Can Wong Make It To the BIg Leagues?

Standard

One thing about baseball is for sure, the amount of time it will take to actually work your way up through the minor leagues will make it close to impossible to really get a handle on any possibilities about making the big leagues. If he makes it through the Rookie classification and get to A ball, could he get into slump and lose all confidence? Can he consistently hit with wood over an entire season? Will he be able to adjust to better pitching. Could he be on a team that may teach him a different swing that could screw everything up? That would be my biggest worry.
On the flip side, Wong may ascend the minor leagues with rocket speed. I feel he can be a consistent hitter and that skill will be what moves him up. His work ethic will turn him into a good infielder but I feel that his career in the Major Leagues could potentially be as a utility player. This kid can play all positions as he was an outfielder his freshman year, then a second baseman his last 2 years at UH. Keep in mind he was a catcher in high school. His small stature may actually benefit him at the plate with the smaller strike zone.
I think of former local major leaguer Lenn Sakata who was able to play several years in the “Show” as a utility player. Managers want players that can fill in and not let the talent level drop. Don’t you think Wong would also do well as a pinch hitter? Kolten is definately a better athlete than Sakata was.
This guy can hit and he can hit with power. He would make a great leadoff batter with power, ala Tim Raines. He has a keen eye and can get on base and be a threat to steal.
Face it, if he was 6′ 0′ or taller, everyone would be saying that he is a “sure bet” to make it. So why can’t we say that for a player who is shorter than that. I never understood how height can reduce a player’s skill in the eyes of scouts.
Wong will make it to the big leagues with time to spare. I’m sure there will be a place for him.

Advertisements

I thought of TIllman today

Standard

On this Memorial Day, I thought about Pat Tillman. Remember him? He was the former Arizona Cardinal safety who turned down a multi-million dollar NFL contract to enlist in the US Army. He would be killed in action in 2004 in Afghanistan.
What comes to mind is not merely what he gave up to enlist in the military. That alone carries enough credibility to the character of this young man. But I was additionally impressed with the fact that this guy didn’t just do things. He challenged himself and bulldozed through all obstacles. He was a 5′ 11″ linebacker at Arizona St. That is too small for big time college football. He earned a scholarship, became the PAC 10 Defensive Player of the Year, maintained a 3.8 GPA, and got drafted.
He also graduated in 3 1/2 years.
Think about this. It is one thing to decide to enlist in the Army. It is another thing to want to be a part of the elite Ranger unit. Tillman never just did things – who wanted to dominate. His legacy motivates me in my life to try to do a lot more and to challenge my self, and dominate.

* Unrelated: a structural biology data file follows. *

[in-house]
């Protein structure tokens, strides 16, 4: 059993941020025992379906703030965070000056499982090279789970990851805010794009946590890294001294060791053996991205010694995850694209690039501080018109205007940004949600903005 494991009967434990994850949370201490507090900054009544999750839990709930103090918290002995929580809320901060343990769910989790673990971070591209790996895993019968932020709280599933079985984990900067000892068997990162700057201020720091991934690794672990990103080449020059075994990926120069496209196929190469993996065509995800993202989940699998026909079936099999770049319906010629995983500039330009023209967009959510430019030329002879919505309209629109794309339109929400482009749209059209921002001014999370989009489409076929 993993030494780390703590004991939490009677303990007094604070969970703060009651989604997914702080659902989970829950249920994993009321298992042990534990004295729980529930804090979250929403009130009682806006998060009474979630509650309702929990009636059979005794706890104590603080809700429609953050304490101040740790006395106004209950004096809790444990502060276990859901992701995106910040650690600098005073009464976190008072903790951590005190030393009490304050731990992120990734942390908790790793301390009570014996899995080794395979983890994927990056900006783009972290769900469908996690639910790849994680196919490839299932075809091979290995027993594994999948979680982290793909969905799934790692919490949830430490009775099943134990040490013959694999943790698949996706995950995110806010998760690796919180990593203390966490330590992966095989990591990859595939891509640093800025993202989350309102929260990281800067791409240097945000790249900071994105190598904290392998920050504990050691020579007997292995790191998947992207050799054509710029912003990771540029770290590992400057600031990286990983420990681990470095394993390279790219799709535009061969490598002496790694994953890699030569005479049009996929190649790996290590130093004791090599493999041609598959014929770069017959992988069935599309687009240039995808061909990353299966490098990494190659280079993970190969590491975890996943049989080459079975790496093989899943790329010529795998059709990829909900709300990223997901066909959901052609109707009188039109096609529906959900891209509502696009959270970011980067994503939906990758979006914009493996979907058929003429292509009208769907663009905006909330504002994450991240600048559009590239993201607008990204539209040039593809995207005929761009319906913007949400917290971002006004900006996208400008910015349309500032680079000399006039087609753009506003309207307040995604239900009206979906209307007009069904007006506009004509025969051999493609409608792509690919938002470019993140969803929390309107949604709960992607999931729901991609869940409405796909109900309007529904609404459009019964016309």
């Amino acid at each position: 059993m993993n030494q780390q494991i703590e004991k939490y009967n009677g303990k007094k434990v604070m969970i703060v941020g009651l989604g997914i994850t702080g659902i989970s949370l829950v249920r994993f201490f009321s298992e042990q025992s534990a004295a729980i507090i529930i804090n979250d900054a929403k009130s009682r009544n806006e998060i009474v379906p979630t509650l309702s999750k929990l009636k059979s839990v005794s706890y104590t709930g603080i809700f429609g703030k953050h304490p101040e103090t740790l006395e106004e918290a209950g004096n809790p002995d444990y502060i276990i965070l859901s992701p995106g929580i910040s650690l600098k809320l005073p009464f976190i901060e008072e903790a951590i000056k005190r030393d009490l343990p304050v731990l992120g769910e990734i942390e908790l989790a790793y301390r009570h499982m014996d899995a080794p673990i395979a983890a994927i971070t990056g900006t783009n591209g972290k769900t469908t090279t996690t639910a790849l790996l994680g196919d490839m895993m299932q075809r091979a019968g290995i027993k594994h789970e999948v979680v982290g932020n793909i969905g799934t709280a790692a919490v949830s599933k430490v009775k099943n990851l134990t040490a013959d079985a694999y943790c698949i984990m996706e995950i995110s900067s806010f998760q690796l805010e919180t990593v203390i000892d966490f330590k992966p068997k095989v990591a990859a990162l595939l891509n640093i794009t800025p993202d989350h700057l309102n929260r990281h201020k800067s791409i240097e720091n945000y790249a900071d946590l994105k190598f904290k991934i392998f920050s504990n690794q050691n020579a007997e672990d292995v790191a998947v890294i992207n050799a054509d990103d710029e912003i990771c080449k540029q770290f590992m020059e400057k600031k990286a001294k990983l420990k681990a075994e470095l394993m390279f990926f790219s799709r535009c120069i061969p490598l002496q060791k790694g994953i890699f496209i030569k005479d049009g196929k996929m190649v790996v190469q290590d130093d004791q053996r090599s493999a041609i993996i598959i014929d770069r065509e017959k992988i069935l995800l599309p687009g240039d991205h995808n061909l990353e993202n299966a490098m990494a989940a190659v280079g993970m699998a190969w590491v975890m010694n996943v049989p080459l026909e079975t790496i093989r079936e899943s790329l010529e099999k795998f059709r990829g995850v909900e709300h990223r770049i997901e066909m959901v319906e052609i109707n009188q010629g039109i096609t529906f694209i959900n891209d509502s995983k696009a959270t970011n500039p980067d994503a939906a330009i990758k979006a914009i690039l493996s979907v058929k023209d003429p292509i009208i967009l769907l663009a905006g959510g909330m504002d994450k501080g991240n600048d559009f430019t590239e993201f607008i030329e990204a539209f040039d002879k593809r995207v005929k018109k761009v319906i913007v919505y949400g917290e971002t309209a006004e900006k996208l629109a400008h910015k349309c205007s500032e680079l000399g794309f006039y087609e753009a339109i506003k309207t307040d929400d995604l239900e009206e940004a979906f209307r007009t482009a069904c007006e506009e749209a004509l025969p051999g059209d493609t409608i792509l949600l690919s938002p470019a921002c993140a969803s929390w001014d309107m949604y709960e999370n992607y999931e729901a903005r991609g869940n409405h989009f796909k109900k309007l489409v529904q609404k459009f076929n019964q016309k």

It is with the utmost respect and appreciation to all the military servicemen past and present, that I say “Thank you”.

Baseball season ends

Standard

Isn’t it always the case when it comes down to post season play. Hawaii was the team last year that got hot when the time was right in the WAC Tournament. This season, again, it was Fresno St. That was an offensive buzzsaw. And of course Kitamura and Alamadova had to get food poisoning on the last day when they had a potential double header. For all those who have gone through that hell of everything coming out at both ends, you know that they were down and out. I give credit to Piikea for playing that second game.

The team played above themselves for the most part and that they were able to do this well in the WAC season i s quite a feat. The offense was not consistent and Kolten Wong was at the mercy of the opposing pitchers as he did not have the hitting support around him in the lineup. It was great watching all their fantastic finishes.

Rainbow Baseball Postseason, Howard Dashefsky

Standard

This Week 5-18-11

Congratulations to the University of Hawaii Baseball Rainbows for winning the WAC regular season and embarking on their road to defending their WAC Tournament title from last year. They start play today against San Jose St over in Temp, AZ and you can hear it live on ESPN 1420 AM in Honolulu, or online at http://www.espn1420am.com.

On my radio show last week (This Week aired May 18, 2011 on ESPN 1420 AM) I wanted to see what are the changes in the game of baseball when you hit post season play.  Obviously there is the mental pressure and added preparation.  But unlike football or basketball where the physical intensity picks up, baseball is void of that.  They don’t come in contact with each other.  It is still basically the pitcher versus the batter, catch the ball, throw the ball.  So I talked with Howard Dashefsky, former UH baseball player and member of the infamous 1980 College World Series runner up team, and former TV news anchor and current OC 16 broadcaster, and asked this question.

Also on the show:

  • The “Hawaii 5-0” season finale cliffhanger
  • Marketing survey – what makes you go to a game?

Go to link above for podcast.